The Open Source Deputy handed the curly-brace programming language a badge with its new name on it.

    "I'm not a city, I'm a nation," the curly-braced programming language protested. "I used to be something."

    "And you still are," the Open Source Deputy said, trying to comfort the new Witless. "You just can't tell anyone."

    "I need some black coffee," the curly-brace programming language said.

    1. amanfromMars 1 Silver badge

      Re: Witless Protection Program Forks

      :-) Make it a double espresso, AC.

      Guess who just got back today

      Them wild-eyed boys that had been away

      Haven't changed that much to say

      But man, I still think them cats are crazy ......

      Is it yet realised AI rules IT ..... both Sublimely and Supremely?

  4. Anonymous Coward
    Anonymous Coward

    I wonder if it would be more likely that Disney would license the name Jawa or Jabba vs. getting Oracle to do basically anything at all.

  5. Blackjack

    What's the purpose of Java anyway?

    Is slow, to the point any program made in Java runs faster when exported to another language. Look at Minecraft; the Windows 10 version doesn't run on Java and it shows.

    Is propietary, meaning you are at the mercy of Oracle.

    Is not easy to code and or learn.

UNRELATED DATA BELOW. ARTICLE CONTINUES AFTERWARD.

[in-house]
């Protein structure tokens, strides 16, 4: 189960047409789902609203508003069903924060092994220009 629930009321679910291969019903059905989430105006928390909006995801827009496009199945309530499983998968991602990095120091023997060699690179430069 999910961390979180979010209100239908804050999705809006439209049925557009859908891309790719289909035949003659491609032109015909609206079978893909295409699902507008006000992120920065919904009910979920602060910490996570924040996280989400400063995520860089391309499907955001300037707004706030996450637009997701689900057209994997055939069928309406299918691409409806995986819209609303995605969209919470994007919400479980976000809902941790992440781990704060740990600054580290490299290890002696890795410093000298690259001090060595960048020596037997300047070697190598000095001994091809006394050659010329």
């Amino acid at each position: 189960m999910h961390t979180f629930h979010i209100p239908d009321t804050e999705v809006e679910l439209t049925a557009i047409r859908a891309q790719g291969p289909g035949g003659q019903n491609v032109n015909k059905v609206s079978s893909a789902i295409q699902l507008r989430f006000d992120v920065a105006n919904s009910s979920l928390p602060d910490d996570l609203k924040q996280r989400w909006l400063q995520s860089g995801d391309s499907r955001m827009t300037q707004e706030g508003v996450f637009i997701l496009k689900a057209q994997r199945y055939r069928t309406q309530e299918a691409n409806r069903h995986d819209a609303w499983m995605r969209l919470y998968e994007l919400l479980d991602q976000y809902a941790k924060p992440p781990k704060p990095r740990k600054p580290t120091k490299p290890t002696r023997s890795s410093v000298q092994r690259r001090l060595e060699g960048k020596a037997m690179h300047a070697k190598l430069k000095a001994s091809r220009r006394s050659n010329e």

So, why do people use Java?

    1. Kevin McMurtrie Silver badge

      Re: What's the purpose of Java anyway?

      Don't mix up Java and Java EE. Java is a language, some standard classes, and a VM specification. Except for a few tasks where bulk structure allocation is needed, it can run at least as fast as C++. (I have coded similar systems in C++ and Java simultaneously)

      Java EE is an enormous collection of frameworks designed to replace boring boilerplate coding with billions of lines of XML, YAML, magical annotations, class field inspection, strict design pattern implementations, component implementations, service workers, message handlers, delegates, RPC adapters, class re-writers, and all the bug workarounds needed for them. These frameworks don't always do exactly what you need so EE apps tend to be heavily de-optimized beyond the EE overhead itself.

    2. eldakka Silver badge

      Re: What's the purpose of Java anyway?

      Serverside Java isn't slow.

      With JIT, object-reuse, connection re-use (connection pooling etc.), JIT cacheing (i.e. the results of JIT are cached so you don't have even have to JIT it the second and subsequent times around).

      Sure, if you use it to run transient tasks, that is you start up a JVM, run a few commands/tasks, then tear the JVM down, like you tend to do on a desktop, then yes, it is slow.

      But when you start up a long-running JVMs - basically a daemon process - to service requests as they come in, it can be as fast - if not faster - than something written in C++ etc.

      This doesn't mean that badly written Java can't be a dog, it usually is, but that is true of any programming language.